Greenfield’s O’Neal competes in U.S. Open

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GREENFIELD — With the Women’s U.S. Open Bowling Tournament taking place in Indianapolis, local talent got a chance to shine near home.

After advancing through pre-tournament qualifiers, Greenfield’s Tandess O’Neal made the final field and competed in the tournament last week at Royal Pin Woodland.

The event was not only the biggest of the Greenfield-Central alum’s career, but also the biggest event on the PBWA Tour.

“I chose not only the hardest event, but the biggest event,” O’Neal said. “I did it because it was in Indianapolis and I was super close. I thought, why not, there’s nothing to lose, so might as well go out and try.”

With top bowlers from all across the world taking part in the event, O’Neal tied for 89th out of 108 bowlers. Over 24 games she knocked down a total of 4,584 pins for an average of 191 per game.

Malaysia’s Li Jane Sin won the event with a 214.39 average over the course of 57 games.

“I just wanted to have a lot of fun and learn something at the end of the day,” O’Neal said. “I was able to accomplish that.”

Unlike most other tournaments O’Neal competes in, the U.S. Open was nonstop action for multiple days.

After placing second in the pre-tournament qualifier last Tuesday, O’Neal practiced all day on Wednesday and then competed on Thursday, Friday and Saturday. Each day of competition included eight games.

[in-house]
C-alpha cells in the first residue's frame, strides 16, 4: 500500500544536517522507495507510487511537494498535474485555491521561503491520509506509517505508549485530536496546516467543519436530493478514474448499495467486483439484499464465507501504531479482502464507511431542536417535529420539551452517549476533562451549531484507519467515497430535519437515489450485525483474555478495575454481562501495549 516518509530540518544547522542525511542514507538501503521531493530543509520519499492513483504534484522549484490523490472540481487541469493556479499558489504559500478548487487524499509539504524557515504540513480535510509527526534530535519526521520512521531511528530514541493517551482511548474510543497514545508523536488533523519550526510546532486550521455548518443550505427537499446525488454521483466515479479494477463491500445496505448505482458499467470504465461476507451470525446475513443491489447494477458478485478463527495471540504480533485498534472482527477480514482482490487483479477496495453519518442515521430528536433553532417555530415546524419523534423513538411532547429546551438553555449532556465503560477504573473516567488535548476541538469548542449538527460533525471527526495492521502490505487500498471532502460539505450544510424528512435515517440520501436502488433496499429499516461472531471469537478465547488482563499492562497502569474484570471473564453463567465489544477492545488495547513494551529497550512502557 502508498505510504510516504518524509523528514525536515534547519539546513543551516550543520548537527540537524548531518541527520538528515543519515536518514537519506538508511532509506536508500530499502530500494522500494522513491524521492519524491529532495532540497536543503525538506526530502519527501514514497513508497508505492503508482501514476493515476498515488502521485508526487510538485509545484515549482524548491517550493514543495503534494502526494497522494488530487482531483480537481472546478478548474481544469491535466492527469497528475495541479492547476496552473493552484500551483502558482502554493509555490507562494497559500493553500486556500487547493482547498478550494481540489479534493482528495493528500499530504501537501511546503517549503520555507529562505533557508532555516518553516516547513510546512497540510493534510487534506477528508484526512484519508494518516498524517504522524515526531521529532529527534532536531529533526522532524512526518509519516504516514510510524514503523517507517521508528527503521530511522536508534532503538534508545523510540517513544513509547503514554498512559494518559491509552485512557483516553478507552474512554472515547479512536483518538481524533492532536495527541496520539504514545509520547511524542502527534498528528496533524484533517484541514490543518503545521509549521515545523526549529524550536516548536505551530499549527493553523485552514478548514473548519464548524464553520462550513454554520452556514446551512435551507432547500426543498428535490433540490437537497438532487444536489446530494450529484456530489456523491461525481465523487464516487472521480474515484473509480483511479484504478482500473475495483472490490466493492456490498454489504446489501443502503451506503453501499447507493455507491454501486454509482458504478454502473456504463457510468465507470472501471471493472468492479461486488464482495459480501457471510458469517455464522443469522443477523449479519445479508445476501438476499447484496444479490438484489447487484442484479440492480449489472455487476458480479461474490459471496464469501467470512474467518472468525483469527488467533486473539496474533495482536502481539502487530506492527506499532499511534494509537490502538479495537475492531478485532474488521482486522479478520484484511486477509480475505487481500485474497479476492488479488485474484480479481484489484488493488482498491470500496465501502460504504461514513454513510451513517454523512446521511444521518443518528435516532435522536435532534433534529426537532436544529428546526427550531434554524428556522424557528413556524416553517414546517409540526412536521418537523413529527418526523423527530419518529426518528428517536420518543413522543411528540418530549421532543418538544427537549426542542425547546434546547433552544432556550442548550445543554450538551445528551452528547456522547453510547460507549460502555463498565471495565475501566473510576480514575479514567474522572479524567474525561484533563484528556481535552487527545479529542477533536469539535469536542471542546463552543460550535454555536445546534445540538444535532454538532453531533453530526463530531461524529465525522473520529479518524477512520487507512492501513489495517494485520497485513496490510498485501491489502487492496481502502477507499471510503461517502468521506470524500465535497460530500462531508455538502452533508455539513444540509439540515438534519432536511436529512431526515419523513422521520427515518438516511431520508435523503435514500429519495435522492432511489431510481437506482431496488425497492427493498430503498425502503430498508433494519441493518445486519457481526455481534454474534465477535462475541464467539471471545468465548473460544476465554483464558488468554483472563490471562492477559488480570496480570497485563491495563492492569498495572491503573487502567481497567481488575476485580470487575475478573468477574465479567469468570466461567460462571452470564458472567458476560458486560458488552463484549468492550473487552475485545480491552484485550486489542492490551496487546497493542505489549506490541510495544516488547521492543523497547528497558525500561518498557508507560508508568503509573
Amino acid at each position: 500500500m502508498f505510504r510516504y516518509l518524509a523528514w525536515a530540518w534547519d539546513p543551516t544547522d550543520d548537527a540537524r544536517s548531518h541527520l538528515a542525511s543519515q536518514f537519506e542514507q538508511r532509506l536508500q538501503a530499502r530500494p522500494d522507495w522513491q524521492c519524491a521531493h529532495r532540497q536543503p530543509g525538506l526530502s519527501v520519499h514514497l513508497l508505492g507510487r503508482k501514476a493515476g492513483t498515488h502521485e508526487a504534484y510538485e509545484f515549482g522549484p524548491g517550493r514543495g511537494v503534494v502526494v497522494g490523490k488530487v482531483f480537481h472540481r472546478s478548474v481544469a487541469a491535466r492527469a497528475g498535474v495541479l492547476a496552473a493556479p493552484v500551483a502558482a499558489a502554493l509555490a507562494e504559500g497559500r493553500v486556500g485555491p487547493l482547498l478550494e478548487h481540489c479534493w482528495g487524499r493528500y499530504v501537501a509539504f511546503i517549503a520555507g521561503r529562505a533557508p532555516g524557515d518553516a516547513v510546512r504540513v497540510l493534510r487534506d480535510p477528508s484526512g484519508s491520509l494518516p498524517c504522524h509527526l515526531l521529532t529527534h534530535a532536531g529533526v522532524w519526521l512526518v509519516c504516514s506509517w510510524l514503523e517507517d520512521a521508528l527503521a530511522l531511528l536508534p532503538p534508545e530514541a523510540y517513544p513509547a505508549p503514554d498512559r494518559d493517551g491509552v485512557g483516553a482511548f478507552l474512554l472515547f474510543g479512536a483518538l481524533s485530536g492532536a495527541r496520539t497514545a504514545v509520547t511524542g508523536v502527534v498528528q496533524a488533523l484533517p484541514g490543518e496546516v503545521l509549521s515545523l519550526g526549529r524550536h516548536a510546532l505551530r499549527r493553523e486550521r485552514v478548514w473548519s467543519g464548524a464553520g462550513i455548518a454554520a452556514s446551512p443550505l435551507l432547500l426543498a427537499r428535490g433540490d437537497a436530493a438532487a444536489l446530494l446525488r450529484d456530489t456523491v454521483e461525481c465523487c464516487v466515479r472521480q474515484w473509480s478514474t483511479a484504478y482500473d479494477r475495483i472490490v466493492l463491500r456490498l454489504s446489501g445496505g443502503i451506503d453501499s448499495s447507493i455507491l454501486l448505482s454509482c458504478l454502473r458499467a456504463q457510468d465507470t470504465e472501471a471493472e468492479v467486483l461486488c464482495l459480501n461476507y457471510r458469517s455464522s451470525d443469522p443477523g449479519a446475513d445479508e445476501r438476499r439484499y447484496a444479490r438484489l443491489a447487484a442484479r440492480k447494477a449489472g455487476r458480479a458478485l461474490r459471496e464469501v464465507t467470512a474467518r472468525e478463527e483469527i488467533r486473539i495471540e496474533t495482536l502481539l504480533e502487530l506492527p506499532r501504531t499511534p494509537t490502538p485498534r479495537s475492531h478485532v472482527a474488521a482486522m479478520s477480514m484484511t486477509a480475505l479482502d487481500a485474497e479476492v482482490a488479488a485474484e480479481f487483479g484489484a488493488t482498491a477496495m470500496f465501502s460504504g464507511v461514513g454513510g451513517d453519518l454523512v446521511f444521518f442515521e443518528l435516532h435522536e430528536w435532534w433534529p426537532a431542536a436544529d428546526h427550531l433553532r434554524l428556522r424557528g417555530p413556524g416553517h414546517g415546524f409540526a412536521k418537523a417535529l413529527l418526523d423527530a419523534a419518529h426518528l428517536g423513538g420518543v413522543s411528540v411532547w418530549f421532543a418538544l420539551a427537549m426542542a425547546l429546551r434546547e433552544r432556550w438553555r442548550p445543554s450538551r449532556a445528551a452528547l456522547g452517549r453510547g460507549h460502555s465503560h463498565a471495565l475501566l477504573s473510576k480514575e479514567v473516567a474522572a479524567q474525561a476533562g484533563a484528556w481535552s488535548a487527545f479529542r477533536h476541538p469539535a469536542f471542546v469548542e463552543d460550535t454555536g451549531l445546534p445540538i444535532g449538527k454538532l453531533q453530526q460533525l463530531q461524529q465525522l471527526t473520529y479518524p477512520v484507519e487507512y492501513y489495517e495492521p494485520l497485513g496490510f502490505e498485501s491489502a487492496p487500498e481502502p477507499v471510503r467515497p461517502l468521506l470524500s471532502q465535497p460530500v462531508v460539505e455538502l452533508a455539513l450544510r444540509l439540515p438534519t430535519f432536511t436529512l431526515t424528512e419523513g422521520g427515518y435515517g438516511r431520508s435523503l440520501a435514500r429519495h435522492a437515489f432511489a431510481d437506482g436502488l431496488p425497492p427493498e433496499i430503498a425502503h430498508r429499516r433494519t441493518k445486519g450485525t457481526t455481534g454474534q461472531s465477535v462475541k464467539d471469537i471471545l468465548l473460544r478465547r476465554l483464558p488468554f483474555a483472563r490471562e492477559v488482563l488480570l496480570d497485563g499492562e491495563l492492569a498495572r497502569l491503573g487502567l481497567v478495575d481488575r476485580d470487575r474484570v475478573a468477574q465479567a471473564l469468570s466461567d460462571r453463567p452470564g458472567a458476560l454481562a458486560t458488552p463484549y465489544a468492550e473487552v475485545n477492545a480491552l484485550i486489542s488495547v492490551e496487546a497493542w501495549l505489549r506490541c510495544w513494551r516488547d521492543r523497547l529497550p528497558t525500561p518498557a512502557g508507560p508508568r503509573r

“There are definitely things I could improve on, but I just wanted to bowl this to see. I’m choosing to take away the positives from the event,” O’Neal said. “I bowled close to 44 games in five days which is so many more than I’m used to in college. It definitely took a toll on my body, and I’m still dealing with some pains.”

At the college level, O’Neal is already a decorated bowler for Marian University. This past season she was named to the NAIA All-American Third Team, was named Crossroads League Bowler of the Year, and was All-Crossroads League First Team for the third year in a row.

The U.S. Open was a chance for her to gain experience as she prepares for her senior season.

“It was crazy. I went into not really having any expectations just because I knew I had to bowl in the pre-tournament qualifier. I just wanted the experience because I’m a college bowler as well,” O’Neal said. “I thought it would be super helpful going into my senior year, and I just wanted to see what the tour was all about and if that was something I would want to take the next step to after college.”

Along with helping her get ready for her senior season, it gave her a chance to see how she stacks up against the top women bowlers all across the world.

“It puts a lot of things into perspective and it shows that I can compete with the bigger-name bowlers. For the past eight years, I have been bowling with a team. This was more for myself and to see what I could do without a coach and without anyone really there to help me,” O’Neal said. “It just showed that I’m able to go out and compete with these bigger-named women, and hopefully I can be one of them one day.”

With the tournament being held in the heart of Indiana and just a 45-minute drive from Greenfield, O’Neal had an outburst of support over the course of the tournament.

Social media posts and messages, along with an array of in-person supporters helped make the event even more important for O’Neal.

“It made it super special. I had a lot of support on Facebook, my family came out, my boyfriend and his family were there, and my college coach and my friends were able to come,” O’Neal said. “It was really cool to see my support system show up with it being in the center of Indianapolis.”

With the experience now under her belt and one more collegiate season to go, O’Neal hopes this year’s U.S. Open was just the first of many big tournaments she’ll be competing in at that level.

“It was a wild experience and I can’t wait to do it again,” she said.